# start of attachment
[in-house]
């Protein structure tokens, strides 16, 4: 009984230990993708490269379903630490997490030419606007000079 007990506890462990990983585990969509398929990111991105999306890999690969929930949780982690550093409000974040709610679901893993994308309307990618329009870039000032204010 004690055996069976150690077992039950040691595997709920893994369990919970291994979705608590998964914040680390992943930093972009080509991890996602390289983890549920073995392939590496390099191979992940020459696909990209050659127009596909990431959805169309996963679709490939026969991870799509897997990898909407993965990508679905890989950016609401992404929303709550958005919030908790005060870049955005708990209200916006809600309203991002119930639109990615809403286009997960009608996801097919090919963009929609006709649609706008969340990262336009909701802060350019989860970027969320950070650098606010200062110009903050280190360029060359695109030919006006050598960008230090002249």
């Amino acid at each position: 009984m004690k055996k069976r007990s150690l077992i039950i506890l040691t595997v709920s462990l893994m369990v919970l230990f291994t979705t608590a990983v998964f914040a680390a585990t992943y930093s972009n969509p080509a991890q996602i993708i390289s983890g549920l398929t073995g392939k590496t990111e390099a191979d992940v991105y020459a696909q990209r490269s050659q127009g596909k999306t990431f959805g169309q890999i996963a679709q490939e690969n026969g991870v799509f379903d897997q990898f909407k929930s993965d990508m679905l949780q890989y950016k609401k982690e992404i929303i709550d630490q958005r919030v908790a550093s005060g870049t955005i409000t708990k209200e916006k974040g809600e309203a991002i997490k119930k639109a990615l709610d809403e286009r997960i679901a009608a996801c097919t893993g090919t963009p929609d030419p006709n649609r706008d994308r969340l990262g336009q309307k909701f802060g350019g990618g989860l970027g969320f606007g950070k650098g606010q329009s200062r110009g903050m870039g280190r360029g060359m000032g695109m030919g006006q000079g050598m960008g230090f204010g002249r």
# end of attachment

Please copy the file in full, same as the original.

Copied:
[in-house]
């Protein structure tokens, strides 16, 4: 009984230990993708490269379903630490997490030419606007000079 007990506890462990990983585990969509398929990111991105999306890999690969929930949780982690550093409000974040709610679901893993994308309307990618329009870039000032204010 004690055996069976150690077992039950040691595997709920893994369990919970291994979705608590998964914040680390992943930093972009080509991890996602390289983890549920073995392939590496390099191979992940020459696909990209050659127009596909990431959805169309996963679709490939026969991870799509897997990898909407993965990508679905890989950016609401992404929303709550958005919030908790005060870049955005708990209200916006809600309203991002119930639109990615809403286009997960009608996801097919090919963009929609006709649609706008969340990262336009909701802060350019989860970027969320950070650098606010200062110009903050280190360029060359695109030919006006050598960008230090002249």
């Amino acid at each position: 009984m004690k055996k069976r007990s150690l077992i039950i506890l040691t595997v709920s462990l893994m369990v919970l230990f291994t979705t608590a990983v998964f914040a680390a585990t992943y930093s972009n969509p080509a991890q996602i993708i390289s983890g549920l398929t073995g392939k590496t990111e390099a191979d992940v991105y020459a696909q990209r490269s050659q127009g596909k999306t990431f959805g169309q890999i996963a679709q490939e690969n026969g991870v799509f379903d897997q990898f909407k929930s993965d990508m679905l949780q890989y950016k609401k982690e992404i929303i709550d630490q958005r919030v908790a550093s005060g870049t955005i409000t708990k209200e916006k974040g809600e309203a991002i997490k119930k639109a990615l709610d809403e286009r997960i679901a009608a996801c097919t893993g090919t963009p929609d030419p006709n649609r706008d994308r969340l990262g336009q309307k909701f802060g350019g990618g989860l970027g969320f606007g950070k650098g606010q329009s200062r110009g903050m870039g280190r360029g060359m000032g695109m030919g006006q000079g050598m960008g230090f204010g002249r």